While you may think visiting the doctor yearly and getting your routine check-up should be enough to prevent cancers of all types, the truth is that many cancers can be tough to catch early no matter the preventative measures taken. Eating nutritious foods, knowing your family history, and getting plenty of physical activity is a great start for preventing cancer. But knowing exactly what signs and symptoms to look out for, even if you think your health and lifestyle is top-notch, can be life-saving.
The following 10 cancers can show no signs or symptoms.
1. Pancreatic cancer
The pancreas itself is a small organ that rests within the abdomen, and in general, its uses vary from helping with the digestion of food to secreting hormones that help with maintaining proper blood sugar levels. Pancreatic cancer is one of the most difficult to diagnose because many people don’t experience symptoms during the early stages. According to the American Society of Clinical Oncology, there are also no reliable tests for people who may have this cancer if there are no symptoms present.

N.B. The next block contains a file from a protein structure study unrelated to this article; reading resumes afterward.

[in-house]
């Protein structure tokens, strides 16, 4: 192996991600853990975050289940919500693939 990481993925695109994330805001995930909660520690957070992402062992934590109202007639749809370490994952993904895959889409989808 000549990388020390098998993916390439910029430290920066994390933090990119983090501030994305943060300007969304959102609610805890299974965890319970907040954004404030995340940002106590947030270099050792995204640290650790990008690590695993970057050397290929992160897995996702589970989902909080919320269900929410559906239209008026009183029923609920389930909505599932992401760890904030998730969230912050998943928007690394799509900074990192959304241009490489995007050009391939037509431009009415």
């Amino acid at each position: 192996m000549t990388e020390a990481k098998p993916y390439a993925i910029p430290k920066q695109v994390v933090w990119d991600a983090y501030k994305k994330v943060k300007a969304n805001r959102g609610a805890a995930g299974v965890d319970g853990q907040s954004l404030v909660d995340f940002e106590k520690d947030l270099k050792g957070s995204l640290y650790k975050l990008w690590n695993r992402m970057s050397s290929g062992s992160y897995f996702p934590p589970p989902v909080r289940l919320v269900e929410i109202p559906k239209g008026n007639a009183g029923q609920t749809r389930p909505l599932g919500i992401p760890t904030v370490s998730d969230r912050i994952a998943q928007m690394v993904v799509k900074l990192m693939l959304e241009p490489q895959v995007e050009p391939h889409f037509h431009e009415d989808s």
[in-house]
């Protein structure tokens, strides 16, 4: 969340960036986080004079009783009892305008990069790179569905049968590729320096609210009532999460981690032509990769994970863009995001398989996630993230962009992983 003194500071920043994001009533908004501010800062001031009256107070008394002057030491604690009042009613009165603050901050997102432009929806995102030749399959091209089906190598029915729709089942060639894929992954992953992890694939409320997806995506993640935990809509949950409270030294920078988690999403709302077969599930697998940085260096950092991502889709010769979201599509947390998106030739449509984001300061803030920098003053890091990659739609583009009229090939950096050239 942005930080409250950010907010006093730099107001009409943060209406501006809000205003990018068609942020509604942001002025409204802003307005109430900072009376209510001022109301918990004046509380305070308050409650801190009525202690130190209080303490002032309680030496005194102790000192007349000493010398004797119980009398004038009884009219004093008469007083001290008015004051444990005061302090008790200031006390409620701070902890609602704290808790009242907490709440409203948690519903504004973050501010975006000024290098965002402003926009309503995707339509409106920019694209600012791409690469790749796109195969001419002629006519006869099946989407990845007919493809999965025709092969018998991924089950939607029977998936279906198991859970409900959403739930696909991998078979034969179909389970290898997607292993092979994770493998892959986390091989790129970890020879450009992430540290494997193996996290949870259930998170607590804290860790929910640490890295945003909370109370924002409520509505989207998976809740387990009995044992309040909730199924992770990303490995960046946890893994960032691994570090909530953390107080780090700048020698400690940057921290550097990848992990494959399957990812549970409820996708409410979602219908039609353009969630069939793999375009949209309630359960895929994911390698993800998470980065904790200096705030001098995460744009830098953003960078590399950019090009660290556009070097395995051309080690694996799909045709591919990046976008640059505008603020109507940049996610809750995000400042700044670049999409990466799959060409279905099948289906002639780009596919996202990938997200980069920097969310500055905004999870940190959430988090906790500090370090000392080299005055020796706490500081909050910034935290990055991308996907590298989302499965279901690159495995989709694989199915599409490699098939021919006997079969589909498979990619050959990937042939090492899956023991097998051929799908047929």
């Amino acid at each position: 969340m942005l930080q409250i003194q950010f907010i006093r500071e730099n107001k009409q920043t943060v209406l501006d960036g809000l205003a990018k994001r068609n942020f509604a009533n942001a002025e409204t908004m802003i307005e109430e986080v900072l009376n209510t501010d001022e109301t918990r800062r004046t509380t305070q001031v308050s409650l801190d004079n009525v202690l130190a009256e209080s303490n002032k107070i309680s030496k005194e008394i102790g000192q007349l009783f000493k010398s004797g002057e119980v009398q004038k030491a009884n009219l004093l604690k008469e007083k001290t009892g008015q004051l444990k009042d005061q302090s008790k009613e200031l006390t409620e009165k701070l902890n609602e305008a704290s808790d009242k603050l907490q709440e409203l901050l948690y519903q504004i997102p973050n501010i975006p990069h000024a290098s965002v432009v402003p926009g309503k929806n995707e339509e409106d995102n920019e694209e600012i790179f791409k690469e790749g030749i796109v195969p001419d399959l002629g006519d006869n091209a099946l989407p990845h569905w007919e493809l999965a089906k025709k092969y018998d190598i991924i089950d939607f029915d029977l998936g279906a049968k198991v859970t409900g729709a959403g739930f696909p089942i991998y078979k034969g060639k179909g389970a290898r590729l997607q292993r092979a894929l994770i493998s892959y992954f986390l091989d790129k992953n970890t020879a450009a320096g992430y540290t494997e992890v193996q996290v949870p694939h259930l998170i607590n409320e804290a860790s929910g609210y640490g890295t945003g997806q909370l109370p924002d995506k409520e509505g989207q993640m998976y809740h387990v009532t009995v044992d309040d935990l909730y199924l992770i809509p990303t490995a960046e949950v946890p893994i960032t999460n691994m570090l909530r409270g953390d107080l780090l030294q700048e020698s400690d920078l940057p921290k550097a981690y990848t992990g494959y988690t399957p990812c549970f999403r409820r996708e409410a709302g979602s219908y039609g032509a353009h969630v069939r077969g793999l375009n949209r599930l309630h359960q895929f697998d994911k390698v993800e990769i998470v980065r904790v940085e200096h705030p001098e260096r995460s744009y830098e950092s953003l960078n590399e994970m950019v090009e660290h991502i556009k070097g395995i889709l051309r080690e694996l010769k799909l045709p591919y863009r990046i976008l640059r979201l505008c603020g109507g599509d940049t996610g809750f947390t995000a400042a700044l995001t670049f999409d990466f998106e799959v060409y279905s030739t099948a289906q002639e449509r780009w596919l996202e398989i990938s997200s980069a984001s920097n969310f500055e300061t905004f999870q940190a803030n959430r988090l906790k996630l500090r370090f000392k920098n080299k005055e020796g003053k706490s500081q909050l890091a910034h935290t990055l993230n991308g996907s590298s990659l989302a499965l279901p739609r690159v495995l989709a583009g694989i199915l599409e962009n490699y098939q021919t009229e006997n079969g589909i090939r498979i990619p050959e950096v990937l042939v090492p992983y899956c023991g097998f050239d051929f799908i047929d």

Some symptoms of pancreatic cancer include pain in the upper abdomen or upper back, the swelling of extremities due to a blood clot, bloated stomach, weakness, loss of appetite, nausea and vomiting, chills, fever, and weight loss. Because pancreatic cancer prevents the body from properly digesting fats, those with the disease may have abnormal stool. Many of these symptoms could easily be seen as a bad stomach virus setting in or even the flu, though, thus making the beginning stages of pancreatic cancer very difficult to detect.